Experts hail practice of using cockroaches to process food waste
For most people, cockroaches are pests that can leave an offensive odor, transmit viruses and taint food.
But Li Yanrong, an official from a kitchen waste management association in Zhangqiu, East China's Shandong Province, has a very different view. He keeps 30 million cockroaches for the purpose of consuming kitchen waste in this city, China News Service reported recently.
These cockroaches help deal with a quarter of the city's kitchen waste, it reported.
Li said his cockroaches are no ordinary ones. "They are American cockroaches, which are big in size and favor rotten organic food. Also, they reproduce very fast."
This kind of cockroach weighs one gram on average, and is able to gobble up an equivalent of five percent of its body weight in waste.
Cockroaches are not picky about food, and will eat anything, whether it's spicy, sweet, sour or bitter, said Li.
Not only can cockroaches decompose the waste, leaving very little residue, they can also turn it into something useful. After the cockroaches die, their bodies, known to contain high protein and nitrogen levels, can be made into cockroach powder to be used as a protein source for animal feed.
In 2015, Li quit his job and began to raise cockroaches professionally. In 2014, there were only 400 kilograms of cockroaches in his plant. In 2015, the number had surged to four tons, and this year, he predicts that over 3,000 tons of cockroaches will be raised here.
According to official statistics, 60 million tons of kitchen waste are produced in China annually. According to a report by the School of Environmental Science and Engineering of Tianjin University, China's kitchen waste accounts for up to 62 percent of municipal solid waste, and they project the proportion will continue to rise along with improvements of people's living standards.
Li told the media that fermentation and landfilling have been the traditional methods of getting rid of kitchen waste, but they require large investment and pollute the water and air.
One restaurant owner in Southwest China's Chongqing Municipality told the Global Times that some of his peers also used to pour waste into sewers or rivers. "They don't want to pay the fee for fermentation because it's too expensive."
But the owner seemed incredulous when asked if he would consider using cockroaches as a method of dealing with food waste. "That would destroy my business if the customers find out I have such a thing in my kitchen."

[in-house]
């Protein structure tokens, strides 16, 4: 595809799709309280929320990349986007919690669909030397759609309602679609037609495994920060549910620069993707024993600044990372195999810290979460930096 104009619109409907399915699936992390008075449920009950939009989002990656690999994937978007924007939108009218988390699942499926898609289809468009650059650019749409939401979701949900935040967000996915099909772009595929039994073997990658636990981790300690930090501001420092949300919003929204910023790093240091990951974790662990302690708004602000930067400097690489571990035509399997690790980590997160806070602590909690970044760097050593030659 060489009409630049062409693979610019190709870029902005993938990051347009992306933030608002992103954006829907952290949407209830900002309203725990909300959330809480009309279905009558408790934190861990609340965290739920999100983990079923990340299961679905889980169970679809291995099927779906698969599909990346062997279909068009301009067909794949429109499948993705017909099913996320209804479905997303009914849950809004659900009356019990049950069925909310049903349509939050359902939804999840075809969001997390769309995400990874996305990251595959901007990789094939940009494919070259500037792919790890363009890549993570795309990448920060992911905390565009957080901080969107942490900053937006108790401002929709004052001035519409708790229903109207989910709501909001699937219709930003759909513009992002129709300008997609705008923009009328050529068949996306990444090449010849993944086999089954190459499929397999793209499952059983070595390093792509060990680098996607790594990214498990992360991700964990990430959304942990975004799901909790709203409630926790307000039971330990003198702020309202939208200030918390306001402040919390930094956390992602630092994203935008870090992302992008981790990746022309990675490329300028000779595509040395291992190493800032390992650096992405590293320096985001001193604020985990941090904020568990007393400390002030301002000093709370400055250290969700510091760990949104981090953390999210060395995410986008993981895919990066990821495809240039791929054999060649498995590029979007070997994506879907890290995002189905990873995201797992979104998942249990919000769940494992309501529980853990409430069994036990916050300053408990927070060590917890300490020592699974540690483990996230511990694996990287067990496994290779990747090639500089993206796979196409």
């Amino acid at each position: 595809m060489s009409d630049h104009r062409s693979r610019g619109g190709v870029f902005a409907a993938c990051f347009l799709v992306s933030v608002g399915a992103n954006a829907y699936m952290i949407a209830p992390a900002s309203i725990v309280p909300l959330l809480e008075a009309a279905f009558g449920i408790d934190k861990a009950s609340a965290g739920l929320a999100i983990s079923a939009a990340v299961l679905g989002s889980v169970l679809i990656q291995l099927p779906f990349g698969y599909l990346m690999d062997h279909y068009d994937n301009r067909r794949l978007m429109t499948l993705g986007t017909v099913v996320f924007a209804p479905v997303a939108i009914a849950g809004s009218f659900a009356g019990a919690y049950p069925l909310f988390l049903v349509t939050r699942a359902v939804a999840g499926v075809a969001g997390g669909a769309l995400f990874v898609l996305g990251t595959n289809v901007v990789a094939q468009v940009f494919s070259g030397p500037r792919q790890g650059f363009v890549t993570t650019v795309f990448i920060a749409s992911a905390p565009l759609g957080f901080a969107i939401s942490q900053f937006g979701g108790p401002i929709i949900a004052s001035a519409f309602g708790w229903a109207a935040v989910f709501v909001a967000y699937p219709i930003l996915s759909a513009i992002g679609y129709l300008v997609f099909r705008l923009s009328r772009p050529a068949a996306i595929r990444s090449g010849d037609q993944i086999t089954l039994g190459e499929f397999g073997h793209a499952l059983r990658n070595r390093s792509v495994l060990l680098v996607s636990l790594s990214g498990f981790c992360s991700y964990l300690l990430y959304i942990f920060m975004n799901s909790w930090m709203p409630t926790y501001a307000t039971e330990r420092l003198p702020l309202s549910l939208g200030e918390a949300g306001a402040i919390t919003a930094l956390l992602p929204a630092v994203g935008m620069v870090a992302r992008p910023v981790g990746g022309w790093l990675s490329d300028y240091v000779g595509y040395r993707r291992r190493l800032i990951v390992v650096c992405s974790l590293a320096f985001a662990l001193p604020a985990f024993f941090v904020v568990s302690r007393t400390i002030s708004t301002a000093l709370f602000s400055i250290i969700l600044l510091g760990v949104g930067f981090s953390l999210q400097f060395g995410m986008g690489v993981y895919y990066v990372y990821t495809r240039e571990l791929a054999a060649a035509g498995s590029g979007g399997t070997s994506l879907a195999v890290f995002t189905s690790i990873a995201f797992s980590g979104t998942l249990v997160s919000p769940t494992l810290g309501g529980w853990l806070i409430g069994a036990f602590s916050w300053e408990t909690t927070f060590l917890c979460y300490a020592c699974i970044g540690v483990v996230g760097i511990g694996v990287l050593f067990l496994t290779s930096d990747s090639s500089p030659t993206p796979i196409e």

But Chen Ke, a doctoral student in Chongqing Medical University, told the Global Times that cockroaches secrete enzymes that dissolve the waste's toxin, leaving only harmless elements. Once the cockroach dies, its body can be ground into powder and used as medicine.
"According to lab research, cockroach powder works effectively in helping people lose weight, keep healthy, and can even be used for cosmetics," Chen explained.
Other experts also hail the method, saying it is "in accordance with the law."
Chen explained that cockroaches are also a raw material used in traditional Chinese medicine, known to be able to promote detoxification.
Li decided to put this to the test by feeding the cockroach powder to chickens. He found that they were not only healthier, but also grew stronger and faster than normal chickens.
After doing more research, Li found there were already several cockroach farms in Shandong that provide raw materials for medicine companies. Li visited these farms seeking to gain experience, and was disappointed when he learned how costly it was to run the business.
Most of these family-run farms feed cockroaches with grain, and the cost for breeding one ton of cockroaches can be as high as 10,000 yuan ($1,527). The retail price, however, is sometimes only a few dozen yuan for a kilogram.
In his three years of studying cockroaches, Li applied for over 30 patents, and two have been approved.